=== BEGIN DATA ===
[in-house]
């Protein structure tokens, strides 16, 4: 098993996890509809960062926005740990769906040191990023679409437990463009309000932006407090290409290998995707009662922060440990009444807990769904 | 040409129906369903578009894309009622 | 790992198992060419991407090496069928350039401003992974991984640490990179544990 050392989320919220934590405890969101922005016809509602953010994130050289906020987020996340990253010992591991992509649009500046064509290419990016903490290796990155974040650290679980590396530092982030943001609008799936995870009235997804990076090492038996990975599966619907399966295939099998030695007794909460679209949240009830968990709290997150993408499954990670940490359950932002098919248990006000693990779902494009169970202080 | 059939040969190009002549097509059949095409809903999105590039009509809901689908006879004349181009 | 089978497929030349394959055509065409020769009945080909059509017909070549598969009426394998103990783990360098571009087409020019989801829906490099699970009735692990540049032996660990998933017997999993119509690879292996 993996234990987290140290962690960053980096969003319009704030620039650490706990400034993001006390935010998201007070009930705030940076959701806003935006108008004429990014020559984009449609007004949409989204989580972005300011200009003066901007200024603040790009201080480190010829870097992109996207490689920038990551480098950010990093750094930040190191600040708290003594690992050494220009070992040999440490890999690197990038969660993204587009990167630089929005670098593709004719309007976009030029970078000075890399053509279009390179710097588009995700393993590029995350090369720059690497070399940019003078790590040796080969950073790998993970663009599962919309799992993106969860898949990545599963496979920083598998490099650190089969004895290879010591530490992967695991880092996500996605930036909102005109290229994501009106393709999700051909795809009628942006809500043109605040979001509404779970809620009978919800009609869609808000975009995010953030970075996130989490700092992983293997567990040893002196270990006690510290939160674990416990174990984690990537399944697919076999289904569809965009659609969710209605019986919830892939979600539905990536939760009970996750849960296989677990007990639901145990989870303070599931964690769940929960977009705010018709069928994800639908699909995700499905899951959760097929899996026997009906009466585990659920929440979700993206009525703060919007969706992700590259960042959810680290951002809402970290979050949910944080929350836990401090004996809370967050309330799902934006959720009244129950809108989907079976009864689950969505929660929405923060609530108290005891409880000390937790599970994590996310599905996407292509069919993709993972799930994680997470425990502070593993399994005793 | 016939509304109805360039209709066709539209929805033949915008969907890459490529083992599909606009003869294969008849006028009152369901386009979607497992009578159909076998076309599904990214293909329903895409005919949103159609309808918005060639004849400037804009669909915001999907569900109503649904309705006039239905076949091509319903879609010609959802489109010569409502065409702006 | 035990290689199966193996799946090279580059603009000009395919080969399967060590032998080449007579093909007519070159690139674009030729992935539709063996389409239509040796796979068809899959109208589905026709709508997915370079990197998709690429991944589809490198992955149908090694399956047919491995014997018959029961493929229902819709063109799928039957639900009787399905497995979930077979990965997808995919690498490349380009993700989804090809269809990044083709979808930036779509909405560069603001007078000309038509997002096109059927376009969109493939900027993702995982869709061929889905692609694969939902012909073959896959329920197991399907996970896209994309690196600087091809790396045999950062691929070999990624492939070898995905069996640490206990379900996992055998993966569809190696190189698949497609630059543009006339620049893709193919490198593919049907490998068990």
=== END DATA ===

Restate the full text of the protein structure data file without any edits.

[in-house]
């Protein structure tokens, strides 16, 4: 098993996890509809960062926005740990769906040191990023679409437990463009309000932006407090290409290998995707009662922060440990009444807990769904 | 040409129906369903578009894309009622 | 790992198992060419991407090496069928350039401003992974991984640490990179544990 050392989320919220934590405890969101922005016809509602953010994130050289906020987020996340990253010992591991992509649009500046064509290419990016903490290796990155974040650290679980590396530092982030943001609008799936995870009235997804990076090492038996990975599966619907399966295939099998030695007794909460679209949240009830968990709290997150993408499954990670940490359950932002098919248990006000693990779902494009169970202080 | 059939040969190009002549097509059949095409809903999105590039009509809901689908006879004349181009 | 089978497929030349394959055509065409020769009945080909059509017909070549598969009426394998103990783990360098571009087409020019989801829906490099699970009735692990540049032996660990998933017997999993119509690879292996 993996234990987290140290962690960053980096969003319009704030620039650490706990400034993001006390935010998201007070009930705030940076959701806003935006108008004429990014020559984009449609007004949409989204989580972005300011200009003066901007200024603040790009201080480190010829870097992109996207490689920038990551480098950010990093750094930040190191600040708290003594690992050494220009070992040999440490890999690197990038969660993204587009990167630089929005670098593709004719309007976009030029970078000075890399053509279009390179710097588009995700393993590029995350090369720059690497070399940019003078790590040796080969950073790998993970663009599962919309799992993106969860898949990545599963496979920083598998490099650190089969004895290879010591530490992967695991880092996500996605930036909102005109290229994501009106393709999700051909795809009628942006809500043109605040979001509404779970809620009978919800009609869609808000975009995010953030970075996130989490700092992983293997567990040893002196270990006690510290939160674990416990174990984690990537399944697919076999289904569809965009659609969710209605019986919830892939979600539905990536939760009970996750849960296989677990007990639901145990989870303070599931964690769940929960977009705010018709069928994800639908699909995700499905899951959760097929899996026997009906009466585990659920929440979700993206009525703060919007969706992700590259960042959810680290951002809402970290979050949910944080929350836990401090004996809370967050309330799902934006959720009244129950809108989907079976009864689950969505929660929405923060609530108290005891409880000390937790599970994590996310599905996407292509069919993709993972799930994680997470425990502070593993399994005793 | 016939509304109805360039209709066709539209929805033949915008969907890459490529083992599909606009003869294969008849006028009152369901386009979607497992009578159909076998076309599904990214293909329903895409005919949103159609309808918005060639004849400037804009669909915001999907569900109503649904309705006039239905076949091509319903879609010609959802489109010569409502065409702006 | 035990290689199966193996799946090279580059603009000009395919080969399967060590032998080449007579093909007519070159690139674009030729992935539709063996389409239509040796796979068809899959109208589905026709709508997915370079990197998709690429991944589809490198992955149908090694399956047919491995014997018959029961493929229902819709063109799928039957639900009787399905497995979930077979990965997808995919690498490349380009993700989804090809269809990044083709979808930036779509909405560069603001007078000309038509997002096109059927376009969109493939900027993702995982869709061929889905692609694969939902012909073959896959329920197991399907996970896209994309690196600087091809790396045999950062691929070999990624492939070898995905069996640490206990379900996992055998993966569809190696190189698949497609630059543009006339620049893709193919490198593919049907490998068990």